Call for lockdown rise in Sweden: report

Calls for a national lockdown in Sweden, which stands out from other countries by opposing such moves, are mounting amid a deadly new wave of the virus.

Officials in Sweden are now weighing their options to enter a coronavirus lockdown after dodging initial temporary shutdowns during the pandemic’s first wave of COVID-19 outbreaks.

Bjorn Eriksson, a regional health director, said Tuesday that Stockholm’s intensive care units (ICU) have “well above 100 percent capacity,” the New York Times reported.

Earlier this year, the country showed alternative options for managing the pandemic without shutting down businesses, allowing much of normal life to continue despite the ever-spreading virus.

The Times interviewed people in a Stockholm cafe who were not wearing masks; the people noted that masks were not recommended by their government’s health officials.

But as the numbers of deaths and hospitalizations rise, questions are again being raised whether Sweden should introduce more restrictions – and whether it should have done so sooner.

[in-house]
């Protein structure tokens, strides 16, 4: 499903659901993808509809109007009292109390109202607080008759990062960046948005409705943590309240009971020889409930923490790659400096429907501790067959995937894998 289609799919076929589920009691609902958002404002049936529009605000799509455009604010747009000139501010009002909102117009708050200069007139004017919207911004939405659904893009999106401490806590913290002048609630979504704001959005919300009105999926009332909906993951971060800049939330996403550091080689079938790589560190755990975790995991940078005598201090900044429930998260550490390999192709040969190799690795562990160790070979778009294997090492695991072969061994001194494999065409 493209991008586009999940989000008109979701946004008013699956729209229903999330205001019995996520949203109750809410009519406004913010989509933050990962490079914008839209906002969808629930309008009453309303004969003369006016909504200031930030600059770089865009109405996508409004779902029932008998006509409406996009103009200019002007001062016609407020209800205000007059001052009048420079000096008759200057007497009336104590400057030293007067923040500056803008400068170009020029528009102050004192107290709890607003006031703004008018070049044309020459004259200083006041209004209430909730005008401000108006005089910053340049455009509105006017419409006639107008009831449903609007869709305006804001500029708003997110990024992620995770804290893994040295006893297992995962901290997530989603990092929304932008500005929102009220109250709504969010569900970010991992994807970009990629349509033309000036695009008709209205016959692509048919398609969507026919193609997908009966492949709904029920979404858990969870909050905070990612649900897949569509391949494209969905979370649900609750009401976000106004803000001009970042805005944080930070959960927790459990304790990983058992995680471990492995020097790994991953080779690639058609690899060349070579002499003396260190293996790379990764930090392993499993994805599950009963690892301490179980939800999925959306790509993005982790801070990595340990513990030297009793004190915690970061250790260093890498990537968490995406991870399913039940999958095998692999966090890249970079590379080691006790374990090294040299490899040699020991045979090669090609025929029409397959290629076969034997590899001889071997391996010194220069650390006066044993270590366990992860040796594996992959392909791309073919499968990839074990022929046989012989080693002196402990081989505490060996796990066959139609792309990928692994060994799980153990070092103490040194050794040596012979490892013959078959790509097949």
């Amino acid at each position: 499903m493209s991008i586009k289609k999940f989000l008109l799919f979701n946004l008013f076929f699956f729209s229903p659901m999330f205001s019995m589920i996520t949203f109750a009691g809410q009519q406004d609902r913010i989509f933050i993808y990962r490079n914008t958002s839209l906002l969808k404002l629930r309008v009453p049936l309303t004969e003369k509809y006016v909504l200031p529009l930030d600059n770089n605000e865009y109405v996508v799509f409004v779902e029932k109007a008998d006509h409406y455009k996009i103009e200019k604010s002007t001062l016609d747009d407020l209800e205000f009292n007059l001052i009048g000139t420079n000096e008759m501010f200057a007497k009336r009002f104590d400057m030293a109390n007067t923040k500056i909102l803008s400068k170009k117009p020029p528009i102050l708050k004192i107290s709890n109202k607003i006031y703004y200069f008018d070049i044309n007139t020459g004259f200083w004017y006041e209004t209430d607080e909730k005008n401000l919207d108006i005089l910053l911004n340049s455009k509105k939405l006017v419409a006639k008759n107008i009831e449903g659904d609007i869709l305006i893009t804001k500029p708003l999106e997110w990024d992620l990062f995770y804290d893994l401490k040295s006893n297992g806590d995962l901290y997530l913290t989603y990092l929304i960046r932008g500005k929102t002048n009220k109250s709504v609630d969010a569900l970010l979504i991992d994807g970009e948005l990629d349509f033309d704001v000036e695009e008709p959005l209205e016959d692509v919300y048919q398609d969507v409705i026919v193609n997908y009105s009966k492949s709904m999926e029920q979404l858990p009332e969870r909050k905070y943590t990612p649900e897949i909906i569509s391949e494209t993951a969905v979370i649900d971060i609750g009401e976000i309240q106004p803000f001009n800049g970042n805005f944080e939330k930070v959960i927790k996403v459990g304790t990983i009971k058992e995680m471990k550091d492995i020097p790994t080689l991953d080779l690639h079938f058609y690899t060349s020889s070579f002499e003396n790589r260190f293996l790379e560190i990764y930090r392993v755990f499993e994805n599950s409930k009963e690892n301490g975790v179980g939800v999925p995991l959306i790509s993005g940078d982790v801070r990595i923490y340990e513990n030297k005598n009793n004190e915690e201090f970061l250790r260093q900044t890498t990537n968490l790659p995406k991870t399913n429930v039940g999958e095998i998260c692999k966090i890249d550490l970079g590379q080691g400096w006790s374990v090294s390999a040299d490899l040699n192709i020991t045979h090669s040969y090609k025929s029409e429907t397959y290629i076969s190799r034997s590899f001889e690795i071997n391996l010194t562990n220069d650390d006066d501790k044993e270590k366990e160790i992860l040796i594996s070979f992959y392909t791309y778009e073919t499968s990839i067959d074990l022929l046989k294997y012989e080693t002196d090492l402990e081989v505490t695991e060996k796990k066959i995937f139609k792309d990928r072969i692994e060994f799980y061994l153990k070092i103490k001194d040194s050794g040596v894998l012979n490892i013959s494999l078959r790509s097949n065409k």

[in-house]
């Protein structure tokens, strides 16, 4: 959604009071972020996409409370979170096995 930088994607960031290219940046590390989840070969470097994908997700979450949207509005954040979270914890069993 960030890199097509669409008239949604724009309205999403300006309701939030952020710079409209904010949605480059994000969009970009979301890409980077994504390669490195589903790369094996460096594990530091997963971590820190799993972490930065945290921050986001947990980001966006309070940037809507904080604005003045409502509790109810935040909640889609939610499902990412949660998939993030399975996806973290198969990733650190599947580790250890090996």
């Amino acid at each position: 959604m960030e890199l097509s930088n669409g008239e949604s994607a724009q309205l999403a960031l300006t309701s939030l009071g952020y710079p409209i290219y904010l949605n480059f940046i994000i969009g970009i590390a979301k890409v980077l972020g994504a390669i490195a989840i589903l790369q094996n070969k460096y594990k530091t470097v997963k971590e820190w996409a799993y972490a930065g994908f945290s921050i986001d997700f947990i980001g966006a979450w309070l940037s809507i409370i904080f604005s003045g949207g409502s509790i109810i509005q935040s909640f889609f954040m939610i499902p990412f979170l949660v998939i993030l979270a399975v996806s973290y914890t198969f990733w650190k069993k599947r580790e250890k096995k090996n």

Swedish Prime Minister Stefan Lofven said on Monday that experts had underestimated the impact of the second wave of the virus.

His comments were the first case of a Swedish official calling into question the country’s national health service, led by state epidemiologist Anders Tegnell, to address the pandemic.

“I don’t think most in the profession saw a second wave coming,” Lofven told Swedish newspaper Aftonbladet, according to the Times.

On Monday, officials sent text alerts to warn people to limit Christmas gatherings. Bars and businesses are prohibited from serving alcohol after 10 p.m.

Swedish law prohibits the government from issuing injunctions at home or punishing violations of recommendations with fines.

The country’s schools have remained open to children under the age of 16, although some schools are now closing due to reports of virus outbreaks.

While some critics are pushing for tougher measures to stem the spread of the virus, the government is drafting emergency laws that give officials the power to order lockdowns and shut down businesses, citing public health emergencies.